In order for therapy to be successful you will need to share intimate thoughts and details of you life with him or her. Look for a therapist
- With whom you will feel comfortable and safe
- With whom you will trust with your secrets
- Who can be supportive when you feel vulnerable
Consider the level of support that want from your therapist. Some therapist are more emotionally engaging while others are more business-like in their interactions—what balance of these two styles is right for you?
It is important that your therapist be someone with whom you not only feel comfortable, but also one with whom you are willing to challenge yourself. Look for a therapist who
- Can motivate you
- Can challenge and confront you in a respectful way
- Is directive or collaborative at the appropriate level for you
Consider what type of relationship might motivate you. Some therapists use a great deal of guidance and instruction while others rely on self-motivation of their clients—which is the approach that is right for you?
Therapists will occasionally lead therapy in a direction other than one that is important to you and will occasionally make assumptions or statements that do not fit for you. Look for a therapist
- With whom you can negotiate your therapeutic relationship
- Who will work with you to set the pace and direction of therapy
- Who incorporates the uniqueness of your experience within her or his level of clinical experience
Consider what characteristics of a therapist or a therapeutic relationship would create an environment in which you felt you could express control or disagreement. Some therapists expect you to guide the work while others therapist assume greater responsibility for guiding the work—how would you like to influence the direction or changes in your therapy?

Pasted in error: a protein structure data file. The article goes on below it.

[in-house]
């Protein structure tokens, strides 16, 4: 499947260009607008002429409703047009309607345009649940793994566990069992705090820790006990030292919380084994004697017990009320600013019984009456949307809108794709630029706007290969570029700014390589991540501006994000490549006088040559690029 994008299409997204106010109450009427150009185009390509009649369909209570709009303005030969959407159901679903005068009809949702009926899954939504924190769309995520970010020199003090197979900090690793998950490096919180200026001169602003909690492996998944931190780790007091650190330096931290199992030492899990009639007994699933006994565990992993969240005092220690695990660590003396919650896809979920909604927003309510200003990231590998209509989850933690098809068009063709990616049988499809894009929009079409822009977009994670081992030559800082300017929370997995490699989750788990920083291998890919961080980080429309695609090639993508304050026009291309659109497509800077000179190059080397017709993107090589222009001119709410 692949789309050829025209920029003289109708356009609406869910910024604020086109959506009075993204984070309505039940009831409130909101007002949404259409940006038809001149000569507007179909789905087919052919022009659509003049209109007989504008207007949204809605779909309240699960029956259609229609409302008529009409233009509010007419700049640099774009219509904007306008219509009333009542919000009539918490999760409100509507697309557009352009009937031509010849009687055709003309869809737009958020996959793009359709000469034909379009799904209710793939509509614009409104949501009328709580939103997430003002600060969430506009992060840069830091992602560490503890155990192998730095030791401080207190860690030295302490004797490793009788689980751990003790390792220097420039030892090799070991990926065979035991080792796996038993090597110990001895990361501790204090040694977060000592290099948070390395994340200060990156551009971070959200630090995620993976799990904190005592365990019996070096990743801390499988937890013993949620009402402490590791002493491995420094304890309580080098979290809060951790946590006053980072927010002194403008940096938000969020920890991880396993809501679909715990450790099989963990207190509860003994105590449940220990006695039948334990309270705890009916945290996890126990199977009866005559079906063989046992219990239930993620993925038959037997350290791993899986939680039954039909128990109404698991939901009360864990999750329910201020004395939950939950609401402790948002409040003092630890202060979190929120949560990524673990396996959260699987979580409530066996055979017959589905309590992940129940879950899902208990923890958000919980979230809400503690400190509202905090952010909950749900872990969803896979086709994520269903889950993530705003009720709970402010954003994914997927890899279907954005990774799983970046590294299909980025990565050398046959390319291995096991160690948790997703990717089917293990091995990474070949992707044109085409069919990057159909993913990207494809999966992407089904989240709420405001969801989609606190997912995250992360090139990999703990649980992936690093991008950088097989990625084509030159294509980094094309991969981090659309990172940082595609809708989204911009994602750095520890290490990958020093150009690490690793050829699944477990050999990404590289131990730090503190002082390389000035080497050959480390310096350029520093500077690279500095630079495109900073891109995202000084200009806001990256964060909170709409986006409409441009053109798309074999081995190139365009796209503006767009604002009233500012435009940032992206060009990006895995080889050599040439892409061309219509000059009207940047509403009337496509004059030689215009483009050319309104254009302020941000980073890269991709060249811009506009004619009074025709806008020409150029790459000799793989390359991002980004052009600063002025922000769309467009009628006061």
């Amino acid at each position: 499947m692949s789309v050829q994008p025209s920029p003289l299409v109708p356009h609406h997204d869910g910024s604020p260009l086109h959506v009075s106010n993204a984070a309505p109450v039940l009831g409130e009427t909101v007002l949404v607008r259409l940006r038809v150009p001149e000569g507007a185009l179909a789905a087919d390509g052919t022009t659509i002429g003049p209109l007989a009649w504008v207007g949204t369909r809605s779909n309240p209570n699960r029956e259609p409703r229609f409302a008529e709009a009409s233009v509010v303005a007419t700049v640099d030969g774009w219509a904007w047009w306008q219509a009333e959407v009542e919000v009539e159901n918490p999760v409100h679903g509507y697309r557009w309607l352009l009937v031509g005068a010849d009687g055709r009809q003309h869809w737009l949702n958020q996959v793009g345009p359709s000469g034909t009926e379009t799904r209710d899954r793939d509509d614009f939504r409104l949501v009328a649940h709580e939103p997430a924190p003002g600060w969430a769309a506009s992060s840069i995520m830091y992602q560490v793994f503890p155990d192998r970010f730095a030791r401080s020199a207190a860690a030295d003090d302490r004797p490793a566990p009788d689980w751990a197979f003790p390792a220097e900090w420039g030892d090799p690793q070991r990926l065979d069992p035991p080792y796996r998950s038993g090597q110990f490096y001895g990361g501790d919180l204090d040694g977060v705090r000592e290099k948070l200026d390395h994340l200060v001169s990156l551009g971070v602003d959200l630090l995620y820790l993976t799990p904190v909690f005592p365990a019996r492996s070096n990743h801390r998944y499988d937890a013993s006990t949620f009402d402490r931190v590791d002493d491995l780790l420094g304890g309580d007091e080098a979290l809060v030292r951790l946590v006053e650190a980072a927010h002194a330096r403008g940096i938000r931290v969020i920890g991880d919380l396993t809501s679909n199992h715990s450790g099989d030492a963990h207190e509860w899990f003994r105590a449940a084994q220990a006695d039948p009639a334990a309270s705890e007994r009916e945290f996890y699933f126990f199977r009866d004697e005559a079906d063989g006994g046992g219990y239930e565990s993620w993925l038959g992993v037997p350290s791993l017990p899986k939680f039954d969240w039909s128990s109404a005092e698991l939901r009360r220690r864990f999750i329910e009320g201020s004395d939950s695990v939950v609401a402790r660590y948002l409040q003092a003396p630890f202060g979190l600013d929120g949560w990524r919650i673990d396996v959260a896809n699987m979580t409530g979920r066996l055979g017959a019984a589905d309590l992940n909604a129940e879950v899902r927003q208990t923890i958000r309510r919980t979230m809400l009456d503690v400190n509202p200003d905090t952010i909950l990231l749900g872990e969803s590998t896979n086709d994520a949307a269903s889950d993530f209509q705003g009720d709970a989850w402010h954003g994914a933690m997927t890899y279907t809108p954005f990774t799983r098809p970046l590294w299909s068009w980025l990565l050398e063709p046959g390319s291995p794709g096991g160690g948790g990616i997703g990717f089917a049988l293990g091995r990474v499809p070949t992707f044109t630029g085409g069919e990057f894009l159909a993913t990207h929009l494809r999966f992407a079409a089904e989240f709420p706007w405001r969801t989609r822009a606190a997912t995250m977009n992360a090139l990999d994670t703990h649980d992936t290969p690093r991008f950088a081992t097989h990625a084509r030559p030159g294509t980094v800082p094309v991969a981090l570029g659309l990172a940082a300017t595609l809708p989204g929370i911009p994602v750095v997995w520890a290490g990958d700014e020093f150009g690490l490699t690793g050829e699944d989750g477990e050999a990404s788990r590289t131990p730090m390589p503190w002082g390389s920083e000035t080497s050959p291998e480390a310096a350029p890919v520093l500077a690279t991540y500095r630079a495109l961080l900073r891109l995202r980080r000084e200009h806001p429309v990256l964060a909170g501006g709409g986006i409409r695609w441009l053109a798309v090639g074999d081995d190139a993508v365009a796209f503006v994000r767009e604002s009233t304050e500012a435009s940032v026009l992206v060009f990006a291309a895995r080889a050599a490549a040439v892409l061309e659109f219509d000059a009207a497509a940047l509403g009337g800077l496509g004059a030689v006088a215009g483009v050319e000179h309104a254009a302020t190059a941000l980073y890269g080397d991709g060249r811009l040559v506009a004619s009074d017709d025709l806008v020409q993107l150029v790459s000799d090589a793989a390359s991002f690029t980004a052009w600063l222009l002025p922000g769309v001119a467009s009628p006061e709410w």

Different therapists have different levels of experience in working with different psychological and personal issues and populations. Look for a therapist who
- Has experience working with the issue for which you are seeking assistance
- Is competent in working with persons with your race/ethnicity, religion, or sexual orientation
- Help you feel comfortable as a member of non-traditional minority:
- Drag or transgender
- Gothic or Emo
- Body modification (piercing and tattoo)
- Medieval and renaissance reenactment community
The relationship that you develop with your therapist will most likely be an intense one. There are certain qualities in the relationship and in your therapist that you should seek out in order to have the most successful experience and gain the greatest benefit. If the relationship is not working for you, you should discuss what you would like to be different in your relationship with your therapist and the possibility of changing to a therapist who can offer you a relationship that is a better fit for you.
Consider what psychological or personal issues are likely to be the focus of your therapy. Consider how your membership in a group that may have traditionally been misunderstood might affect your relationship with a therapist. What experiences of a therapist will help you feel understood?
Finally, there are practical issues to consider. How much scheduling flexibility are you going to need? Do you need evening or weekend appointments? What are the therapist’s fees and payment policies? Does he or she take your insurance? Is her or his location convenient for you? Is having childcare available during session important to you? Whatever your needs, make an educated decision when entering psychotherapy.
“In my early professionals years I was asking the question: How can I treat, or cure, or change this person? Now I would phrase the question in this way: How can I provide a relationship which this person may use for his own personal growth?”